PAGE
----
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Why it's Important to have Realistic Representation of Trans People's Lives in Mainstream Culture

Published: 18 April 2019 Tags: By Emma Underwood

As we consume any form of media, we also absorb information. We learn about people and issues outside of our own experience, and we broaden our understanding of the world around us. This evening, the long running soap Emmerdale will air an incredibly important episode, as Matty Barton, a character played by actor Ash Palmisciano undergoes top surgery. Both Matty and Ash are trans men, and the introduction of this character to such a popular TV show has absolutely highlighted the importance of good representation of trans people in the media.

Matty’s story echoes the experiences of many trans men in the UK. As we see him navigate old relationships and the complexities of surgery, we gain an insight into a life that’s rich with love and affection, even if it encounters some difficulties. “It’s the start of his life”, Ash Palmiscano has said – and this can be true for many trans men and non binary people undergoing top surgery. The relieved dysphoria and the freedom from a part of their body that has historically caused them discomfort means that they can continue onwards, towards a happier and more confident existence.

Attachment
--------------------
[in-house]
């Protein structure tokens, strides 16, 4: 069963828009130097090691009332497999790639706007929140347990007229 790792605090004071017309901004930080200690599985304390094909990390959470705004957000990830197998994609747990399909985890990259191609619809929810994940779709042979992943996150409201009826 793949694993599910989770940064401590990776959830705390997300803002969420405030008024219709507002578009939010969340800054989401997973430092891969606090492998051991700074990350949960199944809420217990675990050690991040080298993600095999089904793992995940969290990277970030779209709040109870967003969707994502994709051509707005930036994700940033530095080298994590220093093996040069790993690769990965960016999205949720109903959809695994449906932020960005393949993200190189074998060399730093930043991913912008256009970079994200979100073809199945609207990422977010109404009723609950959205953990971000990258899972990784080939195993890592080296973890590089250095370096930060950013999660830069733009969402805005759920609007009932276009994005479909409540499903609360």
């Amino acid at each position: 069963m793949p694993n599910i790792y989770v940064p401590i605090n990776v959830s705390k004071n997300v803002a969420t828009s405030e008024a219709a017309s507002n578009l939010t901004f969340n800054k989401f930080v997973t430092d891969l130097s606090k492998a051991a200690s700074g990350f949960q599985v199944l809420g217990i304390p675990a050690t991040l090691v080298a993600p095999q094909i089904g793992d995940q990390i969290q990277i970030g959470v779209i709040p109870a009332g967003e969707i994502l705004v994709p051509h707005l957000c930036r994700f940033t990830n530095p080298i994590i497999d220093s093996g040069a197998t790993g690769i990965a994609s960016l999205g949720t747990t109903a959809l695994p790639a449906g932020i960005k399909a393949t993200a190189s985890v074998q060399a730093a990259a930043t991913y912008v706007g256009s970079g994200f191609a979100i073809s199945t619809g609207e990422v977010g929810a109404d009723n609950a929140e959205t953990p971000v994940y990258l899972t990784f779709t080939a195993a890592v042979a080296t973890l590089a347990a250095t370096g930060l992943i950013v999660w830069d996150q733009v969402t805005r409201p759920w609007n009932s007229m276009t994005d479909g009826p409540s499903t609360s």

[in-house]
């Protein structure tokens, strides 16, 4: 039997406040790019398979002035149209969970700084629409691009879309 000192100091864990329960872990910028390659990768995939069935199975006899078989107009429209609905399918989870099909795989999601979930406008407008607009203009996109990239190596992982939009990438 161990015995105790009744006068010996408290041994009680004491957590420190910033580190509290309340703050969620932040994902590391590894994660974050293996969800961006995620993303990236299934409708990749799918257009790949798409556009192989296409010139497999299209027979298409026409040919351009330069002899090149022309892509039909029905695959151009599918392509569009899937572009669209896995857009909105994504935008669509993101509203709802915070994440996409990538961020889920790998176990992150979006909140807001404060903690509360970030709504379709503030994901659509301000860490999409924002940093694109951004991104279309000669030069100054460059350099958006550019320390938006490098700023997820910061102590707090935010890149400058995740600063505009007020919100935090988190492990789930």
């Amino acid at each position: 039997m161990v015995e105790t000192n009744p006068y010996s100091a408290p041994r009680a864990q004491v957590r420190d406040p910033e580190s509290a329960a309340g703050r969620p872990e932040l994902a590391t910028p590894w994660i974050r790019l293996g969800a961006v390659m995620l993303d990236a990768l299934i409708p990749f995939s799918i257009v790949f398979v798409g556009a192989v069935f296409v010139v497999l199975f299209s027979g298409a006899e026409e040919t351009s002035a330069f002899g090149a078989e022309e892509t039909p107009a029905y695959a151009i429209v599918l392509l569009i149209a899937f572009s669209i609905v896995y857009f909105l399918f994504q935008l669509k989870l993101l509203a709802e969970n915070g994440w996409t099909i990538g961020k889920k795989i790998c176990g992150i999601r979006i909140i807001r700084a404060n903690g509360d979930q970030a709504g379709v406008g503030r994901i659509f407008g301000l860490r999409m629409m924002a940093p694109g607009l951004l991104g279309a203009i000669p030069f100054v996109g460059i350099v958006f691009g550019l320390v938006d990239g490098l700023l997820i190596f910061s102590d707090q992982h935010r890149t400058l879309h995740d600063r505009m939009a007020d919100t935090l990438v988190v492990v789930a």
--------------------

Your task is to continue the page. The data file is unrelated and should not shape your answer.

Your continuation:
When we look at media portrayals of trans lives, there is unfortunately little to celebrate. We are often depicted poorly and inaccurately, and commonly by cis actors who do not share our gender. But when trans characters are done well, they can be phenomenally compelling, moving, and funny. Be they Laverne Cox as Sophia Burset in Orange is the New Black, Annie Wallace as Sally St. Claire in Hollyoaks or indeed Ash Palmisciano as Matty in Emmerdale, for trans people to be able to see accurate representations of ourselves is crucial to establishing confidence in ourselves and in our identities. It shows that we are not alone, that there are others out there going through the same issues we are, and that ultimately, our struggles, our lives, are simply normal.

The stories we consume have a direct impact on how we see the world. The better the representations of trans people in media are, the better society will perceive us. Our stories are complex and multifaceted, full of comedy, love, and tragedy – just like every story out there.

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